|1||"Study of possible anticancer drug reveals new mechanism of gene regulation." NewsRx. Jan. 14, 2003.|
|2||Akselband, et al. "Rapamycin Inhibits Spontaneous and Fibroblast Growth Factor Beta-Stimulated Proliferation of Endothelial Cells and Fibroblasts" Transplantation Proceedings, vol. 23, No. 6. Dec. 1991:p. 2833-2836.|
|3||Auricchio, et al. "Pharmacological Regulation of Protein Expression from Adeno-Associated Viral Vectors in the Eye" Molecular Therapy, Jul. 1, 2002, p. 238-242.|
|4||Bainbridge, et al. "Hypoxia-regulated transgene expression in experimental retinal and choroidal neovascularization." Gene Therapy. 2003:p. 1049-1054.|
|5||Canadian Intellectual Property Office-Office Action, Application No. 2,498,191, dated Mar. 15, 2011.|
|6||Canadian Intellectual Property Office—Office Action, Application No. 2,498,191, dated Mar. 15, 2011.|
|7||Canadian Intellectual Property Office-Office Action, Application No. 2,498,191, dated May 6, 2010.|
|8||Canadian Intellectual Property Office—Office Action, Application No. 2,498,191, dated May 6, 2010.|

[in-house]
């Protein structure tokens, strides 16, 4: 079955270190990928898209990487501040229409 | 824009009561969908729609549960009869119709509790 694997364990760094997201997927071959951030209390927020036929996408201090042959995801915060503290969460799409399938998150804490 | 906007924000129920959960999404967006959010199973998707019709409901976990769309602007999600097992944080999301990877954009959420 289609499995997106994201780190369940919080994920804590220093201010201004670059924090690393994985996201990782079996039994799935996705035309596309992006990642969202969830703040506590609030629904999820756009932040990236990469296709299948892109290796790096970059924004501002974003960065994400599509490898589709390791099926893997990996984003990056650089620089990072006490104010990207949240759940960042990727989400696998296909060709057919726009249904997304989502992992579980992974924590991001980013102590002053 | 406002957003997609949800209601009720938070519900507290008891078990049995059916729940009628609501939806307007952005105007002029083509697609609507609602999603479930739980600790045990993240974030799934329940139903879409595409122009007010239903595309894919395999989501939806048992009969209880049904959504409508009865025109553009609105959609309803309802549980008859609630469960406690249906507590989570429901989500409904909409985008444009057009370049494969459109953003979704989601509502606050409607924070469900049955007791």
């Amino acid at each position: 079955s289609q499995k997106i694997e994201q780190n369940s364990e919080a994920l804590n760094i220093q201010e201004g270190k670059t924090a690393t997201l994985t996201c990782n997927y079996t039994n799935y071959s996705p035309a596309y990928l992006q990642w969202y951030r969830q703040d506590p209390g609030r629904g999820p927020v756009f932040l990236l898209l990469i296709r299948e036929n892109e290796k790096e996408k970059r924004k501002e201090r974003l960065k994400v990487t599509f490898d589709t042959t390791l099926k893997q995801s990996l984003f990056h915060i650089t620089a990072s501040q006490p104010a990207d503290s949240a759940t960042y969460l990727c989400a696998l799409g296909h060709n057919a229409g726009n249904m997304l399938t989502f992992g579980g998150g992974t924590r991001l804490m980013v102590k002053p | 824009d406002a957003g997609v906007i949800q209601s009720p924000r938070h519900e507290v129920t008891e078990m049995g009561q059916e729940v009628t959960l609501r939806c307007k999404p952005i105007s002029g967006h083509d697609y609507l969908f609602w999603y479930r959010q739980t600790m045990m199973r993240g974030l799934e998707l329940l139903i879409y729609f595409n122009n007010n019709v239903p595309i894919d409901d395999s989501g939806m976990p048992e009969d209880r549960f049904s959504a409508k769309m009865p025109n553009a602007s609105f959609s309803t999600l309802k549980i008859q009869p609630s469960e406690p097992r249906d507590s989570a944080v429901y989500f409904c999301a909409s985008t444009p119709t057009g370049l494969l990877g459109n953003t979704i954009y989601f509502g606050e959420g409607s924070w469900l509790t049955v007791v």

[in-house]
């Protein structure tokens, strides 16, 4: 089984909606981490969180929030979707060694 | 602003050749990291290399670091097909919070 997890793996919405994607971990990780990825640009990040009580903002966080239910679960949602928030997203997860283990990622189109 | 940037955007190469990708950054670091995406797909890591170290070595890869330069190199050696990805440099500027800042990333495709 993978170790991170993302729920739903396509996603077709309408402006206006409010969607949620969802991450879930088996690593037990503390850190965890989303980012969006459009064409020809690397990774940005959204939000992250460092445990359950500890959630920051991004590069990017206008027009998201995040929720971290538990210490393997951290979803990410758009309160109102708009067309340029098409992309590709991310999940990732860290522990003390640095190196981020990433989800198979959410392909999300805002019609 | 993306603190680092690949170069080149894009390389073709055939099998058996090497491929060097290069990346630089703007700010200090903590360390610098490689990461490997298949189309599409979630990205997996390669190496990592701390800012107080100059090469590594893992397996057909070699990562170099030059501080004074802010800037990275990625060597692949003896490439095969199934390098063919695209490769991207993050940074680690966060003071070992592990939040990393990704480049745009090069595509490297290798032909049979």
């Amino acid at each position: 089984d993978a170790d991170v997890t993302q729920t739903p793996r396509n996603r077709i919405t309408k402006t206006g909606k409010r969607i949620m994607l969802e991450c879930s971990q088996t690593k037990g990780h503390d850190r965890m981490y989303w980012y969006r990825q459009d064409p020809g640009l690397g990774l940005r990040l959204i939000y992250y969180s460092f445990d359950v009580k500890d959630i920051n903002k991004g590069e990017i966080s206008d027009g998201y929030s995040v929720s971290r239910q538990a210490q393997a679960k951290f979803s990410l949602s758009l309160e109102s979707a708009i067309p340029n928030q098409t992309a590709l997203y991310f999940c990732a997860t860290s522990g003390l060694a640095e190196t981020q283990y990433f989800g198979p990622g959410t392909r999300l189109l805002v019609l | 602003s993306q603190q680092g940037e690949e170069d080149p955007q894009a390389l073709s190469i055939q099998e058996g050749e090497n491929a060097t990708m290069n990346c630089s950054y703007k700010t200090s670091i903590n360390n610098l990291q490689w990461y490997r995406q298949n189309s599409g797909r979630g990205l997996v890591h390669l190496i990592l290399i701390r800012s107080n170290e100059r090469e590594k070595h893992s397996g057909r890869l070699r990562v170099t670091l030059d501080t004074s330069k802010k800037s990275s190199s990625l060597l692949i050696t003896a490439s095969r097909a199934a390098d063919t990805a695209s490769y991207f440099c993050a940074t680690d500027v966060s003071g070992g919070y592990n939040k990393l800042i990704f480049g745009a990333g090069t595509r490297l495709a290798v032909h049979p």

|9||EPO Supplementary Partial European Search Report, for EP Application No. EP 03 75 4653; dated Jul. 18, 2008.|
|10||EPO-Invitation to Correct Deficiencies, Application No. 03 754 653.8-1216, dated Jun. 25, 2010.|
|11||EPO—Invitation to Correct Deficiencies, Application No. 03 754 653.8-1216, dated Jun. 25, 2010.|
|12||Guba, et al. "Rapamycin inhibits primary and metastatic tumor growth by antiangiogenesis: involvement of vascular endothelial growth factor." Nature Medicine. vol. 8. No. 2. Feb. 2002. p. 128-135.|
|13||Guba, et al. "Rapamycin inhibits tumor growth and metastasis by antiangiogenesis" Chirurgisches Forum 2001. May 1, 2001: p. 37-39.|
|14||Hackstein et al., "Rapamycin inhibits macropinocytosis and mannose receptor-mediated . . .", Blood; vol. 100 No. 3 (1084-1087), Aug. 2002.|
|15||Hackstein et al., "Rapamycin inhibits macropinocytosis and mannose receptor—mediated . . .", Blood; vol. 100 No. 3 (1084-1087), Aug. 2002.|
|16||*||Hikita, Naofumi, Journal of the Kurume Medical Association, Jan. 1994, vol. 57, No. 1, pp. 176-189, Japan (in Japanese).|